Preparation for case consults can never be pursued too aggressively in our ethics committee education. Do you agree?
Link: Saturday Morning in the Clinic, The Hastings Center Report, September/October 2009


Friday, October 23, 2009

No Country for Sick Men

Myra Christopher
Center for Practical Bioethics
October 23, 2009

A Fellow and former staff member at the Center for Practical Bioethics, Dr. Erika Blacksher, had the chance to hear T.R. Reid speak in Lawrence, Kansas last night. In an email to me this morning, she said, "His message is a moral one: we have to cover everyone (to save money, improve health, and to be fair)."

Sounds like a win/win/win to me.

Reid recently wrote a compelling article in Newsweek titled, “No Country for Sick Men,” that I think is one of the best things I have read on healthcare reform from an ethical perspective. If you haven't read it, I urge you to do so.

Link: “No Country for Sick Men,” Newsweek, September 12 2009


Thursday, October 22, 2009

Bending the Cost Curve

Bending the cost curve was the focus of the third of four public forums on healthcare reform sponsored by the Center for Practical Bioethics. The October 20th forum featured a keynote address from Marcia Nielsen, PhD, Vice Chancellor of Public Policy & Planning at the University of Kansas Medical Center.

A responder panel included the following:

*Tom Handley, FSA, MAAA, L& E Actuaries and Consultants
*Rene Bollier, MD, Kansas City Family Medical Care
*John Lantos, MD, John B. Francis Chair in Bioethics at the Center for Practical Bioethics and director of Children's Mercy Bioethics Center, served as a panelist and moderator.

The fourth and final forum of the series is scheduled for Tuesday, October 27. For more information go to


**Keynote, Marcia Nielsen, PhD, 25 minutes 44 seconds


**Responder Panel, 24 minutes 47 seconds

**Q & A, 22 minutes 48 seconds

**Podcast: Bending the Cost Curve, Marcia Nielsen, PhD and Rene Bollier, MD, The Bioethics Channel, 16 minutes 27 seconds

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Tuesday, October 20, 2009

Health Coverage for All

The second of four public forums on healthcare reform sponsored by the Center for Practical Bioethics took place October 13, 2009 in Kansas City.

The focus – health coverage for all. Steve Roling of the Healthcare Foundation of Greater Kansas City provided the keynote address. A responder panel included the following:

*Rex Archer, MD, MPH, Director, Kansas City, Missouri Health Department

*George Flanagan, DMin, MA, program associate, Center for Practical Bioethics

*William Pankey, MD, Chief Medical Officer, Swope Health Services

*Keith Wisdom, CFO, United Healthcare Midwest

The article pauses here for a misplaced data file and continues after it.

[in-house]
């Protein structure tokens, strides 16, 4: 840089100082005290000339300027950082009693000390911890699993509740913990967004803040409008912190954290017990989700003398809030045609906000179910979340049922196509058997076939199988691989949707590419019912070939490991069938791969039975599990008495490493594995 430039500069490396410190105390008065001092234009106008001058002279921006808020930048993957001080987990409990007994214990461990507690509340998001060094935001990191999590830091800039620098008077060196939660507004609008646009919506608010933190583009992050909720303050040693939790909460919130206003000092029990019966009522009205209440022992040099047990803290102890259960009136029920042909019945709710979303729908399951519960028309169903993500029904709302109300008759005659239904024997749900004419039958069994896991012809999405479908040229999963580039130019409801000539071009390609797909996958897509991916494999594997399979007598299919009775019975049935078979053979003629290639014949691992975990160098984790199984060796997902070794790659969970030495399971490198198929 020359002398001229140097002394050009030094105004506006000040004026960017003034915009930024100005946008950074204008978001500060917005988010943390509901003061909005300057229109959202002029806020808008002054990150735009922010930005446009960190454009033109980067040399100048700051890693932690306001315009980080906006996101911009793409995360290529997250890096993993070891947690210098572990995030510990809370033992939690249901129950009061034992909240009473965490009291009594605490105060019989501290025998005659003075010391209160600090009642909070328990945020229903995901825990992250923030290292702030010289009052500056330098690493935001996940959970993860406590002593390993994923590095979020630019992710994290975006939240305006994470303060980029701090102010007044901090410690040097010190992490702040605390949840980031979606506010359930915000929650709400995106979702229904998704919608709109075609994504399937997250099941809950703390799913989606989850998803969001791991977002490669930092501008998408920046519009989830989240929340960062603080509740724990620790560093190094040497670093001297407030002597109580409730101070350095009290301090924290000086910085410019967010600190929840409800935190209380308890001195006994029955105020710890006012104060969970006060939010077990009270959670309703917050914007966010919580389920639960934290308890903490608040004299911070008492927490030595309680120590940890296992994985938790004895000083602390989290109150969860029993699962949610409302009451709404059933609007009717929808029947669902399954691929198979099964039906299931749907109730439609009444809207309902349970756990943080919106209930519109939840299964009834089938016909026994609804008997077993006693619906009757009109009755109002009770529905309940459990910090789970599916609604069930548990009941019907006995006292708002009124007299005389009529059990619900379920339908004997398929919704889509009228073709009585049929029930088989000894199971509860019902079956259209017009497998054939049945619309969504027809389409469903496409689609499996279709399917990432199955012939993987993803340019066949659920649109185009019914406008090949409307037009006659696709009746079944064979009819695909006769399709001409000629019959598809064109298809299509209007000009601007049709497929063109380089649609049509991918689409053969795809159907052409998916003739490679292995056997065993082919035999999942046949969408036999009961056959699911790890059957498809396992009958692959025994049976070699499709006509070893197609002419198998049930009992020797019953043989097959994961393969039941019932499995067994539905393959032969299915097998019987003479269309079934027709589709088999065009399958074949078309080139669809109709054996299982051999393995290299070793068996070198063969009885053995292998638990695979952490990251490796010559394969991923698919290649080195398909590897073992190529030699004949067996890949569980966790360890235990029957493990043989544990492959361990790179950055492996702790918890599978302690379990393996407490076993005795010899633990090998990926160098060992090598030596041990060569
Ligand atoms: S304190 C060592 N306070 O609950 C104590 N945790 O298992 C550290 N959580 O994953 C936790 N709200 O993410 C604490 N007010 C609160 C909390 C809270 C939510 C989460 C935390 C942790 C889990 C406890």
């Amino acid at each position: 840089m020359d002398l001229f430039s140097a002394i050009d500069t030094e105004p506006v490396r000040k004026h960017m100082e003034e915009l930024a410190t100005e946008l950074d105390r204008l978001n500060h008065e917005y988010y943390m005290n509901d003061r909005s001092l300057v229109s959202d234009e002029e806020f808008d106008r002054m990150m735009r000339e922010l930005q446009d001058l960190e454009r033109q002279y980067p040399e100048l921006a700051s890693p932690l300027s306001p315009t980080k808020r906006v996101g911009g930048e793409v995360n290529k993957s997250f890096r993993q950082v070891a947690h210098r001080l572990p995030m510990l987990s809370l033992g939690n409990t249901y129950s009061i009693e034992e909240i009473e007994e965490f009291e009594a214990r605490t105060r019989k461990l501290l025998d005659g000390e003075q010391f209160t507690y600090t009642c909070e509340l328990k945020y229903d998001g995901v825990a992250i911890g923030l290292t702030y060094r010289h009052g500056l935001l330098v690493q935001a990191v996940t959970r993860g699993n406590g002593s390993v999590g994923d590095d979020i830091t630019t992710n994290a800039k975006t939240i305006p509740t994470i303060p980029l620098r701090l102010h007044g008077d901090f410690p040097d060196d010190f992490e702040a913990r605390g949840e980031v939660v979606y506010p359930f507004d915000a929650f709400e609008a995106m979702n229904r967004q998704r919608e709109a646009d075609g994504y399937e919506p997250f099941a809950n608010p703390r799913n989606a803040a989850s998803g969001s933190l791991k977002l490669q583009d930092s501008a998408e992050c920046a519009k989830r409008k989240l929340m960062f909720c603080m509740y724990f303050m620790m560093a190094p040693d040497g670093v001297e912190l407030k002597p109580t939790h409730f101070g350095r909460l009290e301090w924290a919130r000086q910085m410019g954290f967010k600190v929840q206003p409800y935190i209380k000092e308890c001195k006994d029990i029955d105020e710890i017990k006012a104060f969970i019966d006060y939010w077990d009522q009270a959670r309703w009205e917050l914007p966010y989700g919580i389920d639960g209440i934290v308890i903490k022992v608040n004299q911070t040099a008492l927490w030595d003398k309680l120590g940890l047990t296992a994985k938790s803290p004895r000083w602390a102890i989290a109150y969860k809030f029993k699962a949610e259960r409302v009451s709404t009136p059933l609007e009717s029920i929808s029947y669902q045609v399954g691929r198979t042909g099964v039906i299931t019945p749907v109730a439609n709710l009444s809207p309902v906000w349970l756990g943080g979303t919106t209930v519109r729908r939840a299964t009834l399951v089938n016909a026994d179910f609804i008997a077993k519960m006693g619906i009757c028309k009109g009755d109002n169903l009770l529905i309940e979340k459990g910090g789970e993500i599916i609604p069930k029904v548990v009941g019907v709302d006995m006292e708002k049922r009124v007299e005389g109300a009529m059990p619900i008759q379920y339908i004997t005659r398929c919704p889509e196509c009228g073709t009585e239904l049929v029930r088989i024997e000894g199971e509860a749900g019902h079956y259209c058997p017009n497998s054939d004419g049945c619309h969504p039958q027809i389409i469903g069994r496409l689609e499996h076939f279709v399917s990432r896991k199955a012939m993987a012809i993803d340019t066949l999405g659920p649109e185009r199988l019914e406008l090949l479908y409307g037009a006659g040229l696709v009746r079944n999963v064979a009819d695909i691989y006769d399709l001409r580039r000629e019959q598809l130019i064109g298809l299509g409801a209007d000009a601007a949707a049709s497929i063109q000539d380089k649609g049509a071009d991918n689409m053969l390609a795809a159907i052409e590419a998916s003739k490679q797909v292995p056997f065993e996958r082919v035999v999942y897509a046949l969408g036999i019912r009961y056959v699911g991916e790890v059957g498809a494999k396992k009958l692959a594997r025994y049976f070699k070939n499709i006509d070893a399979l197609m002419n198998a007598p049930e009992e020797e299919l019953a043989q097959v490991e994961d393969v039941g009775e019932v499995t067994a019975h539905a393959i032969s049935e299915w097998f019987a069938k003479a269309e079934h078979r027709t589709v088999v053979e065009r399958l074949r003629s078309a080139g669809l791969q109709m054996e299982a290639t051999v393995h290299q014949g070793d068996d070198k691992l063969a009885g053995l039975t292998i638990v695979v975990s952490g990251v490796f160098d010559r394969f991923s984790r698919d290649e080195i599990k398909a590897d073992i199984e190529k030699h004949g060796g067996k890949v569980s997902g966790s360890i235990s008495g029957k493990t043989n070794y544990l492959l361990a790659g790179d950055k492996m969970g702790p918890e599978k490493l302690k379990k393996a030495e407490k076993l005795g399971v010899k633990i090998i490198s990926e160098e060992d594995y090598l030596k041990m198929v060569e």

*Health Coverage for All, Steve Roling, William Pankey, MD, The Bioethics Channel, 9 minutes 34 seconds

*Steve Roling keynote remarks, 33 minutes 11 seconds

*Responder panel, 22 minutes 33 seconds

*Q & A, 33 minutes 40 seconds


Monday, October 19, 2009

Health Reform and the Common Good

Rosemary Flanigan
October 19, 2009

Dan Callahan, co-founder of the Hastings Center and still Senior Researcher and President Emeritus, in an article in Commonweal, “America’s Blind Spot” identifies the lack of a sense of the common good as the “blind spot” in all our talk of healthcare reform.

We have heard of “justice” and “rights” as the language of reform, but the radical individualism of our U.S. culture overrides such principles. “We are told,” he says, “that the market system that brings us prosperity, jobs, and a cornucopia of cheap consumer goods will also work its magic in health care if we let it, never mind that there is no good evidence to support that leap from commerce to health care.”

There is no widespread agreement about the role of government in healthcare reform. Think of all the taunts of “socialized medicine”—yet close to half of American healthcare is government-supported—mainly through Medicare, Medicaid, and the Veterans Administration. Admonitions by supporters of reform that “we’re all in this together” is a flabby underpinning to Aristotle’s insight about our very nature as “social beings” and thus our need to look out for one another’s good.

So we limp along in our efforts. Dan says, “I have not painted a hopeful picture about the common good in American health care. That simply does not seem possible.” Sad but true.

Meanwhile, the Center continues its series—this coming Tuesday will be “Bending the Cost Curve: Increasing Revenues and Decreasing Costs” with Dr. Marcia Nielsen, Ph.D., from KU and a panel of physicians and an actuariest (is there such a word???)
Link: America’s Blind Spot: Health Care & the Common Good, Daniel Callahan, Commonweal
October 9, 2009


Friday, October 16, 2009

CPR Rates among Elderly and Minorities